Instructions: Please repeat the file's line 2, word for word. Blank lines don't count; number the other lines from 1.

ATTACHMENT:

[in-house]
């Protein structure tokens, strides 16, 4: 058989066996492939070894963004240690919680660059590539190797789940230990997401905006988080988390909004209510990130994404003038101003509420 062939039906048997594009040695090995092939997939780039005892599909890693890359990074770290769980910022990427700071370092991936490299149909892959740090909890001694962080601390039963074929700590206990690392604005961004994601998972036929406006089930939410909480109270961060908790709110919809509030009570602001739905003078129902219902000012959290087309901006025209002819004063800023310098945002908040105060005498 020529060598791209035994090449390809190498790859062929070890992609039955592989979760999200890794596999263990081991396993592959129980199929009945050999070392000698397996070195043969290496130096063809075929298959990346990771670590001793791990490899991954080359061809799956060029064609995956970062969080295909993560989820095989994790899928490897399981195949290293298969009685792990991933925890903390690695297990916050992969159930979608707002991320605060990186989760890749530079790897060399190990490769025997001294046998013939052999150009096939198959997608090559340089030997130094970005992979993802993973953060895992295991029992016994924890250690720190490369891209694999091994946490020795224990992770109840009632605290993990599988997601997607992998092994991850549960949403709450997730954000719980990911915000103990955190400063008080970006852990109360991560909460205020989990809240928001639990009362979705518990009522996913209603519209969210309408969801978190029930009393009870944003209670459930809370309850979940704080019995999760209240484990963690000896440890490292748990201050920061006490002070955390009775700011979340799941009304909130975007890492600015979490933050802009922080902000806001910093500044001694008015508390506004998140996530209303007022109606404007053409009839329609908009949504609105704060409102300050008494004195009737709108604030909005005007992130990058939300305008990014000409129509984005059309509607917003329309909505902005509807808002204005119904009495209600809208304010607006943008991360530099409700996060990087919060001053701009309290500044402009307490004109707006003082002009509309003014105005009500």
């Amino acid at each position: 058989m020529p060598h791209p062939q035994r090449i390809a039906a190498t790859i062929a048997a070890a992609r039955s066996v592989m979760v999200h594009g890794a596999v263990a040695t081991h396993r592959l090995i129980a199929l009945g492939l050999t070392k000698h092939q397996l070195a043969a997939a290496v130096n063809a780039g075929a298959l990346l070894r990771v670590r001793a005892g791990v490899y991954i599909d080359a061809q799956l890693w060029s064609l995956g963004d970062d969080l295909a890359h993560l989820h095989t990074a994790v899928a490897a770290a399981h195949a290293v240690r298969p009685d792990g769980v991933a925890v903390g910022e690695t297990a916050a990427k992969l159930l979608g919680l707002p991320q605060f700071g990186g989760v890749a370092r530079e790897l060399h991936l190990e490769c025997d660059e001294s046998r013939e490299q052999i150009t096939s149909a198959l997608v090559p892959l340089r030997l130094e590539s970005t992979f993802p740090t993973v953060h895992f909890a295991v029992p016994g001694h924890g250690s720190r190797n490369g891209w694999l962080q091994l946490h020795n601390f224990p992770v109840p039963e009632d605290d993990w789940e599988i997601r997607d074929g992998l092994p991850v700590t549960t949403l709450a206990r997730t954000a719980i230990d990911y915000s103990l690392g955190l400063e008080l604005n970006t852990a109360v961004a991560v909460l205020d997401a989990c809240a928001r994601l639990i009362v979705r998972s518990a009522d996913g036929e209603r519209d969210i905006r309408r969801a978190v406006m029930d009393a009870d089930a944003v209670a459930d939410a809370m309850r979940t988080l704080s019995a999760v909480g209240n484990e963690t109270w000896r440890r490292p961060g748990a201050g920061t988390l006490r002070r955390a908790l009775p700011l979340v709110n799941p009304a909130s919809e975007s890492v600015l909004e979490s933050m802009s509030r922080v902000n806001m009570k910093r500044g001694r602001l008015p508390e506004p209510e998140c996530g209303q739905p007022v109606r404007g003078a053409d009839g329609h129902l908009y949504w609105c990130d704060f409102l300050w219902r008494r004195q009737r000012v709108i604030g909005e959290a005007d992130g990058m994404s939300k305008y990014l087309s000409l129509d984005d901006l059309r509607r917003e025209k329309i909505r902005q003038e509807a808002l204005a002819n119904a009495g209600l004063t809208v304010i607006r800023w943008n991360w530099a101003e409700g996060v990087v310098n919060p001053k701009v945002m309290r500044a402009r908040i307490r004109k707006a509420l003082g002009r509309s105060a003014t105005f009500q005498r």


């Protein structure tokens, strides 16, 4: 058989066996492939070894963004240690919680660059590539190797789940230990997401905006988080988390909004209510990130994404003038101003509420 062939039906048997594009040695090995092939997939780039005892599909890693890359990074770290769980910022990427700071370092991936490299149909892959740090909890001694962080601390039963074929700590206990690392604005961004994601998972036929406006089930939410909480109270961060908790709110919809509030009570602001739905003078129902219902000012959290087309901006025209002819004063800023310098945002908040105060005498 020529060598791209035994090449390809190498790859062929070890992609039955592989979760999200890794596999263990081991396993592959129980199929009945050999070392000698397996070195043969290496130096063809075929298959990346990771670590001793791990490899991954080359061809799956060029064609995956970062969080295909993560989820095989994790899928490897399981195949290293298969009685792990991933925890903390690695297990916050992969159930979608707002991320605060990186989760890749530079790897060399190990490769025997001294046998013939052999150009096939198959997608090559340089030997130094970005992979993802993973953060895992295991029992016994924890250690720190490369891209694999091994946490020795224990992770109840009632605290993990599988997601997607992998092994991850549960949403709450997730954000719980990911915000103990955190400063008080970006852990109360991560909460205020989990809240928001639990009362979705518990009522996913209603519209969210309408969801978190029930009393009870944003209670459930809370309850979940704080019995999760209240484990963690000896440890490292748990201050920061006490002070955390009775700011979340799941009304909130975007890492600015979490933050802009922080902000806001910093500044001694008015508390506004998140996530209303007022109606404007053409009839329609908009949504609105704060409102300050008494004195009737709108604030909005005007992130990058939300305008990014000409129509984005059309509607917003329309909505902005509807808002204005119904009495209600809208304010607006943008991360530099409700996060990087919060001053701009309290500044402009307490004109707006003082002009509309003014105005009500």